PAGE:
“Not every one that saith to Me, Lord, Lord, shall enter into the kingdom of heaven, but he that doth the will of My Father Who is in heaven” (Matt. vii. 21).
Hence the sinner can hope in God only when he really repents and is willing to reform his life.
“Hope without virtue is presumption,” says St. Bernard. If the wicked do penance for their sins and do judgment and justice, God will no more remember their sins (Ezech. xviii. 21). Manasses, King of Israel, led his people into idolatry and put the prophets to death. For this he was given over to his enemies and led in chains to Babylon. There he repented and promised amendment. God then set him free, and gave him back his kingdom, and Manasses destroyed the temples of the idols and did much good (2 Paralip. xxxiii.).
The just man may hope that God will provide for all his needs; yet he must exert himself to gain those things which he hopes for from God.
Christ’s words are: “Seek first the kingdom of God and His justice, and all other things shall be added unto you” (Matt. vi. 33). We are God’s servants. As St. John of the Cross says: “It is our affair to serve the Lord; it is His to provide for us.” lTo one who has been faithful to God’s commands has ever been abandoned by Him (Ecclus. ii. 12). “We are unjust to God if we do not place great confidence in Him,” says St. Augustine. “Cast all your care upon the Lord, for He hath care of you” (1 Pet. v. 7). We must riot, however, desist from exerting ourselves; we must use those gifts which God has given to us; for God will give us only what we cannot obtain by our own exertions. In the words of St. Charles Borromeo: “We must hope for the best and do our best.” “To expect help and to do nothing,” says St. Francis of Sales, “is to tempt God.” We ought to employ the natural means at our disposal; St. Paul, for example, though he had the gift of healing sickness, recommended Timothy to take a little wine for the sake of his health (1 Tim. v. 23). And all this is true of any kind of necessity: “Help yourself and God will help you.”
4. A wholesome fear of falling into sin must always accompany Christian hope.
God’s will is that we should work out our salvation in fear and trembling (Phil. ii. 12). No one has complete assurance that he belongs to the number of the elect, or that he will persevere in virtue till death (Council of Trent, 6, Can. 15, 16). Many an old and rotten ship has reached harbor, while many a great and noble vessel has sunk in the sea. Men, illumined of God, like Solomon, have fallen into godless ways before their death, and many a great sinner, like St. Augustine or St. Mary Magdalen, has become a very great saint. “He that thinketh himself to stand take heed lest he fall” (1 Cor. x. 12). “We carry our treasure in frail and earthen vessels” (2 Cor. iv. 7). “Mistrust of ourselves,” says St. Augustine, “should help us to hope.” Hope and fear are companions; where they reign, the heavenly crown is easily secured (St. John Chrysostom). Hope makes us strong and fear makes us prudent. Hope is like the breeze to a ship, driving it in to the harbor; fear is like the ballast, steadying it and preventing shipwreck. Fear, so far from diminishing hope, increases it. “Trust in God and distrust of ourselves,” says St. Francis of Sales, “are like the two arms of a balance; as one rises the other goes down; the more we distrust ourselves, the more we confide in God, and vice versa”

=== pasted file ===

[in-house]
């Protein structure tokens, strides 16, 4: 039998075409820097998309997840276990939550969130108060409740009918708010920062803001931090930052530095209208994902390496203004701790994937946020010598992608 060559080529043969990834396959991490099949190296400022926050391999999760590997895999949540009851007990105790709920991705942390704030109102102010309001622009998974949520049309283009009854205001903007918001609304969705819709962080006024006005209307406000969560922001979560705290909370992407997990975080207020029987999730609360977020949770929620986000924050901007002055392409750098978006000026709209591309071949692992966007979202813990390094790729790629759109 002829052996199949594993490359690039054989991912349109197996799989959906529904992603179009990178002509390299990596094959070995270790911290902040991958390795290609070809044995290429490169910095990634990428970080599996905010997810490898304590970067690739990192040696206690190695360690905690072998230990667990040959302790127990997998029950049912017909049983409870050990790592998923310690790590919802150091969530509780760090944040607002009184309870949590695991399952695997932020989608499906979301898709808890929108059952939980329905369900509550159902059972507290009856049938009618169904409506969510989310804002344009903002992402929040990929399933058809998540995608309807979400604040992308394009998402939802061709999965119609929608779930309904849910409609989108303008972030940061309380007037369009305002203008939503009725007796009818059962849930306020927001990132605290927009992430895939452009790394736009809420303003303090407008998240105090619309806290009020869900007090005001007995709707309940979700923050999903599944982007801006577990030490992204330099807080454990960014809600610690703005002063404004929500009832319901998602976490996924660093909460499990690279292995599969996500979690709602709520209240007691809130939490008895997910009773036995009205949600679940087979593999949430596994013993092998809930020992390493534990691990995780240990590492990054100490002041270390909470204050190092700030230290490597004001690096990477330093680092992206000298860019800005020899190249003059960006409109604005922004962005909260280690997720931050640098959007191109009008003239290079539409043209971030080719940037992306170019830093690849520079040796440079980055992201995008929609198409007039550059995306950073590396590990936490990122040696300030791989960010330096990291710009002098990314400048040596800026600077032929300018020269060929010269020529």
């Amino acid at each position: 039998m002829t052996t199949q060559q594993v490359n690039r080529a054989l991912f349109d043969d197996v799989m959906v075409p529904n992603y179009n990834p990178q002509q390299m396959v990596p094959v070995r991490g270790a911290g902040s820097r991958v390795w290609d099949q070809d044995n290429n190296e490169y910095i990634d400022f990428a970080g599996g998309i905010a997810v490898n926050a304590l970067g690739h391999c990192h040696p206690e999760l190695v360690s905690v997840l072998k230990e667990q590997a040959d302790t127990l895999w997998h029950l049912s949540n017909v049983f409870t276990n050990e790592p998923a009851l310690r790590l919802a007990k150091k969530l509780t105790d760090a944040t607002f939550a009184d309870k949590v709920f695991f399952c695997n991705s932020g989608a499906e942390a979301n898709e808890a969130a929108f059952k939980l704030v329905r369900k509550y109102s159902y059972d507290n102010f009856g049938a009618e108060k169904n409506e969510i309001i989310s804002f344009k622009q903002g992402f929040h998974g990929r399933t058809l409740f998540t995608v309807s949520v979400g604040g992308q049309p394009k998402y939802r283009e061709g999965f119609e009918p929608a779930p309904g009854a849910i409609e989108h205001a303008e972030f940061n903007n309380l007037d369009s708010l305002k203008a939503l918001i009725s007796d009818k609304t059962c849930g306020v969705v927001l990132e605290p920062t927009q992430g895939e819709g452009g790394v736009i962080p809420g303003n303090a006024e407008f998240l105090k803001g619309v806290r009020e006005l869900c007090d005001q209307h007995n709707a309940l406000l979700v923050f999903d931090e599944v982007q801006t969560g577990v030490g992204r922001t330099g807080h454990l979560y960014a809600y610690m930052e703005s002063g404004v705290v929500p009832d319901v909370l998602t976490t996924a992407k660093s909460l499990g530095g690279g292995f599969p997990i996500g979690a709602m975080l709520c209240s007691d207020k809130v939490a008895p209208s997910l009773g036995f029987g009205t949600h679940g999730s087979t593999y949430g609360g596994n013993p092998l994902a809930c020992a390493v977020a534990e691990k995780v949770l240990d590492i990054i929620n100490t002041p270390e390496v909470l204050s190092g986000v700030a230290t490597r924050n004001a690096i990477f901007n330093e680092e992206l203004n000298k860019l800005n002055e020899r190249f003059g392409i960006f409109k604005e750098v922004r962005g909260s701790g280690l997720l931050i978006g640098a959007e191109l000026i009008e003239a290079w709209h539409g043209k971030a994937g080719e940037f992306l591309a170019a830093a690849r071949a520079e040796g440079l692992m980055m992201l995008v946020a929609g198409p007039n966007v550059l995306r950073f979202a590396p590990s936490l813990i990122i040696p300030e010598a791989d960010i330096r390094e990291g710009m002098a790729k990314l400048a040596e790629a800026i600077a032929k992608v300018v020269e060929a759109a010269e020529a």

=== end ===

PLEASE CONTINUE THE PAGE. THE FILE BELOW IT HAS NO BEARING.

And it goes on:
5. Christian hope is necessary for salvation.
A man who has no hope will not do good works, nor avoid sin; while he who has hope is secure of his salvation, just as a man is certain of a plant when he has the seed; “for we are saved by hope” (Rom. viii. 24). “Belief in God’s truth, His almighty power, and His love for us, is a triple cord,” says St. Bernard, “which is let down into our prison from heaven; to this we must cling so that it may raise us to the vision of His glory.” “The house of God (i.e., holiness which leads to salvation),” says St. Augustine, “is founded on faith, built up on hope, and finished in love.” In heaven there is no more hope, for we shall then possess all that we hoped for.
6. Christian hope is a gift of God, and we can attain to this hope only by sanctifying grace.
In this respect we may speak of hope almost in the same words in which we spoke of faith. It is the Spirit of God which awakens in us a longing for heavenly things, and fills us with confidence in God. As sanctifying grace increases, this power of hoping increases; hence the saints hoped most at the approach of death. Hope, like a river, becomes wider as it approaches the sea.
This article, 1. THE ESSENCE OF CHRISTIAN HOPE is a post from The Bellarmine Forum.
Do not repost the entire article without written permission. Reasonable excerpts may be reposted so long as it is linked to this page.